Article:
New media artist Simon Wilkinson expertly fuses his two passions in life: art and 3D animation. His provocative pieces analyse, dissect and reassemble the emotions and experiences that make us human.
History and Background
Born in Normanton, West Yorkshire, only child Simon discovered his love of art by drawing cars. If he couldn’t find any paper, he’d scribble them on the furniture and walls of his house – much to the chagrin of his parents!
After completing his A-levels, Simon studied art at Wakefield College. Here, he became passionate about storyboarding and animation; particularly the work of Ray Harryhausen, famed for Clash of the Titans and Jason and the Argonauts.
When a tutor warned him that in order to make any money from his talent, he should focus on 3D animation (then in its infancy), Simon took it on board. Following the completion of his English Literature degree at the University of Leeds, he set up his own animation and post-production company.
For the next 20 years, he enjoyed a successful career in the television and film industry, working with clients such as the BBC, ITV, Channel 4 and Sky. Then after walking into our gallery in Harrogate two years ago, Simon became determined to at last combine his passions for art and 3D animation.
The rest, as they say, is history.
Ideas and Inspirations
Simon’s surreal, conceptual sculptures are inspired by his everyday life. His characters’ generic body shape and lack of personalising features render them unidentifiable. In short, they could be any one of us.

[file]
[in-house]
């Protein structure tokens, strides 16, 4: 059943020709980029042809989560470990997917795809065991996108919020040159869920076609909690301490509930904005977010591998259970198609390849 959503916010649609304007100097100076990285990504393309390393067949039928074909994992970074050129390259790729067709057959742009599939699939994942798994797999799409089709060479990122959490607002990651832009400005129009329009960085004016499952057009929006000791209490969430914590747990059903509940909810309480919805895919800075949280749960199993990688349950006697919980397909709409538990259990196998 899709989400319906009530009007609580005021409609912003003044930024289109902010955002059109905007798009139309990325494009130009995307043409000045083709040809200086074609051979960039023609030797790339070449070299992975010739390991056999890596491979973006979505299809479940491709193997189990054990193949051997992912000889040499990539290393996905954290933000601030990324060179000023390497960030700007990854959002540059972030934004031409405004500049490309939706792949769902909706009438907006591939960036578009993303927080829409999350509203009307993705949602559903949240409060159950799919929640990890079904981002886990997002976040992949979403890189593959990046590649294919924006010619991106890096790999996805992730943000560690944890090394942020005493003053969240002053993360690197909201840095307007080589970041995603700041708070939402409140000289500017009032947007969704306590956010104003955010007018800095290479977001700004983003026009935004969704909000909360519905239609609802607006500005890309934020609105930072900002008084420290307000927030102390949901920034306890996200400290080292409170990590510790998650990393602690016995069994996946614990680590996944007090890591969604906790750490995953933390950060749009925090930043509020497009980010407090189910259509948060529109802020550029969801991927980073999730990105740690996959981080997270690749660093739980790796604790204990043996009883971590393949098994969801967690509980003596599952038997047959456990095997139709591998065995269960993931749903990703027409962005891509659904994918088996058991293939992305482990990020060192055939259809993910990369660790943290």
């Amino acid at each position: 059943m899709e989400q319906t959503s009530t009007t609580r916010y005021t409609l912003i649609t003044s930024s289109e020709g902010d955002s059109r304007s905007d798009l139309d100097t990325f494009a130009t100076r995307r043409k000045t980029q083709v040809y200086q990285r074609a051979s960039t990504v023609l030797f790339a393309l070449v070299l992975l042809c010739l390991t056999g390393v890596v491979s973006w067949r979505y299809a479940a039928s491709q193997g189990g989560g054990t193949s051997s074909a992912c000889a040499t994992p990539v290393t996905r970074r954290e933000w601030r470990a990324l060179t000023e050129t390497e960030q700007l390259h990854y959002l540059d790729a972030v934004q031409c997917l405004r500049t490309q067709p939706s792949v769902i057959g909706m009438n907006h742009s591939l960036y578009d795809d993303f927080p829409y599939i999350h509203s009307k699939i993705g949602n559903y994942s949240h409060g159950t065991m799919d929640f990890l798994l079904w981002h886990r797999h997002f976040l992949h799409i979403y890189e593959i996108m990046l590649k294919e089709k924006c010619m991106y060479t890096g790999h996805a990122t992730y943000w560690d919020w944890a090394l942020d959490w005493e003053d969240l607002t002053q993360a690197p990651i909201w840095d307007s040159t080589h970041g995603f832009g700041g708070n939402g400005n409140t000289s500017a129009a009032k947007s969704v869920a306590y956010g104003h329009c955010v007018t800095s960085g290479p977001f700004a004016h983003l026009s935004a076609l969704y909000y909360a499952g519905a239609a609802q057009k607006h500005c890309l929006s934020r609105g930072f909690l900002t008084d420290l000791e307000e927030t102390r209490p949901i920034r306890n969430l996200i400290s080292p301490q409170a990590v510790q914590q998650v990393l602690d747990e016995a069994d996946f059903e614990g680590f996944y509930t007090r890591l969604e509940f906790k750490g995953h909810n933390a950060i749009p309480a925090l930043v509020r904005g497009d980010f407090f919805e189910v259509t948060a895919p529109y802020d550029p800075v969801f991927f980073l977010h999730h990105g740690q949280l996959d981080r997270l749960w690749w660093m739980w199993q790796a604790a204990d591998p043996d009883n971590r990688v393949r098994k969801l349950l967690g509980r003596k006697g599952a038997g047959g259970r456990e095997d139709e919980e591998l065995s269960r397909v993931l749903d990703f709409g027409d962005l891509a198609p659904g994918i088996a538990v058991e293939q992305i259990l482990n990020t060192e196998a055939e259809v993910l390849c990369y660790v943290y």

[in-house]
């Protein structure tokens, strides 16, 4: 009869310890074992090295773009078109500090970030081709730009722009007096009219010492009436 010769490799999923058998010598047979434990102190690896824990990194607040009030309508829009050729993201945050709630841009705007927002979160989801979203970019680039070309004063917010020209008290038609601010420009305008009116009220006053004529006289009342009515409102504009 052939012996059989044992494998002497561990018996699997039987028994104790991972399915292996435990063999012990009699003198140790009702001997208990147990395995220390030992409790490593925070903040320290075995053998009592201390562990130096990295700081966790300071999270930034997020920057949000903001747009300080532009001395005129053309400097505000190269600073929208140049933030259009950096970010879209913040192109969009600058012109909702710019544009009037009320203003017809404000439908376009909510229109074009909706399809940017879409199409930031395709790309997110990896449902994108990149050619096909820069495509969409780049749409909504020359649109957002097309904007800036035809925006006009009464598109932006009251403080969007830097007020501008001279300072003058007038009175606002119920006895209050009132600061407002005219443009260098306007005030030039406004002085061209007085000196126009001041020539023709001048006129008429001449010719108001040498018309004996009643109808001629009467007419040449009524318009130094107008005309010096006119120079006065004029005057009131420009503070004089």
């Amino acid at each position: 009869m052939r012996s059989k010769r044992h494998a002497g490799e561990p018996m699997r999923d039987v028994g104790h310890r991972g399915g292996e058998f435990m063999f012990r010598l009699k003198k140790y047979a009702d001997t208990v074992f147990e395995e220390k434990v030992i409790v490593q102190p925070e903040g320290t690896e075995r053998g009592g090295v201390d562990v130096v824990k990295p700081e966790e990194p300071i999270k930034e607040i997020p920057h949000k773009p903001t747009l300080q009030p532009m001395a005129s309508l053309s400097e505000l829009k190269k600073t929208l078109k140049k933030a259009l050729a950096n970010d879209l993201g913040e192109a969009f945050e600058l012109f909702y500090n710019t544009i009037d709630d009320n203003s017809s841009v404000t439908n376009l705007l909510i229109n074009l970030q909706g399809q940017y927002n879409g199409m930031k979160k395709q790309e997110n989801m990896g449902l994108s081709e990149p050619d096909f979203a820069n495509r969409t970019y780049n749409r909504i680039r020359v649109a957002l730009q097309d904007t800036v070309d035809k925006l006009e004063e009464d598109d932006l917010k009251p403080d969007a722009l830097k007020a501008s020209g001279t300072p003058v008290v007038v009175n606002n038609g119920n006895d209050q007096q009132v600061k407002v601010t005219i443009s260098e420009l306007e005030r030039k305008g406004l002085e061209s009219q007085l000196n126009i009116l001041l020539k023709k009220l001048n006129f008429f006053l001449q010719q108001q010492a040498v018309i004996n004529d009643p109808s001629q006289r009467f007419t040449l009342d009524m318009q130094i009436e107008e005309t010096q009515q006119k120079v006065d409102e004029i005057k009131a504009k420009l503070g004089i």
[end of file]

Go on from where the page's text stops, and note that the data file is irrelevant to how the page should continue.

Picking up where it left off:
He explains: “They represent a sort of ‘everyman’ figure that reflects my own creative aspirations and conflicts, along with personal emotions such as tenderness and loneliness.
“Degas once said: ‘Art is not what you see, but what you make others see.’ I would like to think that my work is not just a reflection of my own feelings, but a reflection of what other people may feel at any stage of their lives.”
Simon is also inspired by Futurism: an artistic and social movement that originated in twentieth century Italy and intertwined concepts including speed, technology and violence with objects such as cars and aeroplanes.
Further inspiration is derived from Cubism, which sees objects analysed, dissected and reassembled in an abstract form.
From Palette to Picture
All of Simon’s work is created digitally using software called LightWave 3D, which is often associated with Hollywood films.
The first step is to construct a 3D model out of geometrical vertices, faces and edges. Much like a traditional clay or plaster model, they are sculpted to specific details using various tools. The 3D model is then painted to achieve the desired effect and texture, before a bone/joint system is set up to deform it – a process known as rigging. Various controllers and handles then allow the figures to be posed.
Following this, the figures are placed in what Simon describes as a ‘virtual movie set’, complete with lighting and special effects. The final piece is then rendered at high-resolution and printed onto aluminium.
“I love this freedom," he says. “Just changing the lighting or camera angle slightly can give the piece a completely different feeling or emotion. I feel like I can tell my own stories, instead of someone else’s. This is my little world.”